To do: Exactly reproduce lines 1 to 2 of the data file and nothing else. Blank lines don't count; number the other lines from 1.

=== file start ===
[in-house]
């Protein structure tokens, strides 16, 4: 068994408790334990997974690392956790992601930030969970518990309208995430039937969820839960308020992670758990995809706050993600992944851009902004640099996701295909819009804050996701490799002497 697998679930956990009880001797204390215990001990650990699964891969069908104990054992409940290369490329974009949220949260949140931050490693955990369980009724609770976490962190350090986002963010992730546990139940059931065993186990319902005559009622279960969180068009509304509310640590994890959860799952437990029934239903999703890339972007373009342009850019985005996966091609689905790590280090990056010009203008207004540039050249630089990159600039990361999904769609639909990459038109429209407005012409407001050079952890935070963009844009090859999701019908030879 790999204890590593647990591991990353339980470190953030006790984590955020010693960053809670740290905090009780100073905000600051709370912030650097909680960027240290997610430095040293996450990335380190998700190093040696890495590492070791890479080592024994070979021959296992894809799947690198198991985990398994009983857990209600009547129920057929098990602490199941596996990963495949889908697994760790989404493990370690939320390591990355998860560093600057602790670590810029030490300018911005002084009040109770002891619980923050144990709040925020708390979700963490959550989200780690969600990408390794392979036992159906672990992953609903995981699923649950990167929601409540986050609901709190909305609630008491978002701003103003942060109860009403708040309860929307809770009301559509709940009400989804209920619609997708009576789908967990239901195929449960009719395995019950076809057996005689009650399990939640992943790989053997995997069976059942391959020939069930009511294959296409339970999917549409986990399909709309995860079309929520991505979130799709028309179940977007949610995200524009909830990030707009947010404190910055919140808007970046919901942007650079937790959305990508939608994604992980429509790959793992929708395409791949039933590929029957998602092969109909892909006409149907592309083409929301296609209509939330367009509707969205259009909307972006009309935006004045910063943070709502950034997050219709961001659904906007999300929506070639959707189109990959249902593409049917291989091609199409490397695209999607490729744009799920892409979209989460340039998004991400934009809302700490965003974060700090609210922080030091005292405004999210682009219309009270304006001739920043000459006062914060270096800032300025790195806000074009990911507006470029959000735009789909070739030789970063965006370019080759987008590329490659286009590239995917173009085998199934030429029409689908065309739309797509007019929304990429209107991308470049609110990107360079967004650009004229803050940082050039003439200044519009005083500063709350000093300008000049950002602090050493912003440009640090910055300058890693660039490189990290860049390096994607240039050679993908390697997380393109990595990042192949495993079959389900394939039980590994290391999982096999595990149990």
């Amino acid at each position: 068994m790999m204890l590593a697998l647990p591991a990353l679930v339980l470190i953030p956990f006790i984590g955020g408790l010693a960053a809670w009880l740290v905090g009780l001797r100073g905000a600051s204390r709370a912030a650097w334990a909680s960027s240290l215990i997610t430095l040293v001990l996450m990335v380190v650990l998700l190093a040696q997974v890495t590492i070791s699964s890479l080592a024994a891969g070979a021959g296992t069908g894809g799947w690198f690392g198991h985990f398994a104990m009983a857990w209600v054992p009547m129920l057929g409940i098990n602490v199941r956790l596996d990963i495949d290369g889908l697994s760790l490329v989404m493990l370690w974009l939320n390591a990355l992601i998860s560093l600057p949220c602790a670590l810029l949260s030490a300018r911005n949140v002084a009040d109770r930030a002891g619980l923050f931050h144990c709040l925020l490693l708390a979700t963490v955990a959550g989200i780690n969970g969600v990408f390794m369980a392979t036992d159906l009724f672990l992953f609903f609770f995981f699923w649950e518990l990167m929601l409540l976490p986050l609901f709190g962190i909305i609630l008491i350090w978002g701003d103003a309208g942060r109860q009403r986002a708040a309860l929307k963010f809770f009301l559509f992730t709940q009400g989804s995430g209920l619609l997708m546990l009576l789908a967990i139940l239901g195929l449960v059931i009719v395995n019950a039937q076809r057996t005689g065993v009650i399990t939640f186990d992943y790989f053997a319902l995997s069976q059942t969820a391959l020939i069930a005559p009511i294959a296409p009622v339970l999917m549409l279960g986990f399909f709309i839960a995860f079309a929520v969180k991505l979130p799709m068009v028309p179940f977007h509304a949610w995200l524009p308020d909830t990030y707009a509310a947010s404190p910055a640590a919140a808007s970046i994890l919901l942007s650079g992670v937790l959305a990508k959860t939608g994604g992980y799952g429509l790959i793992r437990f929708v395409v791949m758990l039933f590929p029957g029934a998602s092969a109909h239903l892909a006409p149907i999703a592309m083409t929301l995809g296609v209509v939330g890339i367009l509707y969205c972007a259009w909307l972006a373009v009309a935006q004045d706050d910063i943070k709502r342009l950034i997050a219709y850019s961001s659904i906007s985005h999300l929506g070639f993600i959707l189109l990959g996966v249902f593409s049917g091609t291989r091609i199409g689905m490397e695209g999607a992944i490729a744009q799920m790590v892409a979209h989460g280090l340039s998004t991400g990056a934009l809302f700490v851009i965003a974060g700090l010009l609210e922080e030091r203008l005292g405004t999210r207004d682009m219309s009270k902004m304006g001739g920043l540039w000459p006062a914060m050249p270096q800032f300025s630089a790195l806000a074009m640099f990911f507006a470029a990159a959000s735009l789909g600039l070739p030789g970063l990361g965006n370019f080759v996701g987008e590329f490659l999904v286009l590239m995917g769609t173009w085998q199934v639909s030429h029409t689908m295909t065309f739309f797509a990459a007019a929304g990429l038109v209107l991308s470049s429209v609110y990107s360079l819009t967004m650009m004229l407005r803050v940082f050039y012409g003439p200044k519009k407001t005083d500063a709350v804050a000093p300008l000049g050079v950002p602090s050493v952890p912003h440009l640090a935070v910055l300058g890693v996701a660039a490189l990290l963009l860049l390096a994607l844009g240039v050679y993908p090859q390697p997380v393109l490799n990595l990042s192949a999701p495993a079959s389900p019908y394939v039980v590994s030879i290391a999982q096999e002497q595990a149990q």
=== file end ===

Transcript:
[in-house]
């Protein structure tokens, strides 16, 4: 068994408790334990997974690392956790992601930030969970518990309208995430039937969820839960308020992670758990995809706050993600992944851009902004640099996701295909819009804050996701490799002497 697998679930956990009880001797204390215990001990650990699964891969069908104990054992409940290369490329974009949220949260949140931050490693955990369980009724609770976490962190350090986002963010992730546990139940059931065993186990319902005559009622279960969180068009509304509310640590994890959860799952437990029934239903999703890339972007373009342009850019985005996966091609689905790590280090990056010009203008207004540039050249630089990159600039990361999904769609639909990459038109429209407005012409407001050079952890935070963009844009090859999701019908030879 790999204890590593647990591991990353339980470190953030006790984590955020010693960053809670740290905090009780100073905000600051709370912030650097909680960027240290997610430095040293996450990335380190998700190093040696890495590492070791890479080592024994070979021959296992894809799947690198198991985990398994009983857990209600009547129920057929098990602490199941596996990963495949889908697994760790989404493990370690939320390591990355998860560093600057602790670590810029030490300018911005002084009040109770002891619980923050144990709040925020708390979700963490959550989200780690969600990408390794392979036992159906672990992953609903995981699923649950990167929601409540986050609901709190909305609630008491978002701003103003942060109860009403708040309860929307809770009301559509709940009400989804209920619609997708009576789908967990239901195929449960009719395995019950076809057996005689009650399990939640992943790989053997995997069976059942391959020939069930009511294959296409339970999917549409986990399909709309995860079309929520991505979130799709028309179940977007949610995200524009909830990030707009947010404190910055919140808007970046919901942007650079937790959305990508939608994604992980429509790959793992929708395409791949039933590929029957998602092969109909892909006409149907592309083409929301296609209509939330367009509707969205259009909307972006009309935006004045910063943070709502950034997050219709961001659904906007999300929506070639959707189109990959249902593409049917291989091609199409490397695209999607490729744009799920892409979209989460340039998004991400934009809302700490965003974060700090609210922080030091005292405004999210682009219309009270304006001739920043000459006062914060270096800032300025790195806000074009990911507006470029959000735009789909070739030789970063965006370019080759987008590329490659286009590239995917173009085998199934030429029409689908065309739309797509007019929304990429209107991308470049609110990107360079967004650009004229803050940082050039003439200044519009005083500063709350000093300008000049950002602090050493912003440009640090910055300058890693660039490189990290860049390096994607240039050679993908390697997380393109990595990042192949495993079959389900394939039980590994290391999982096999595990149990």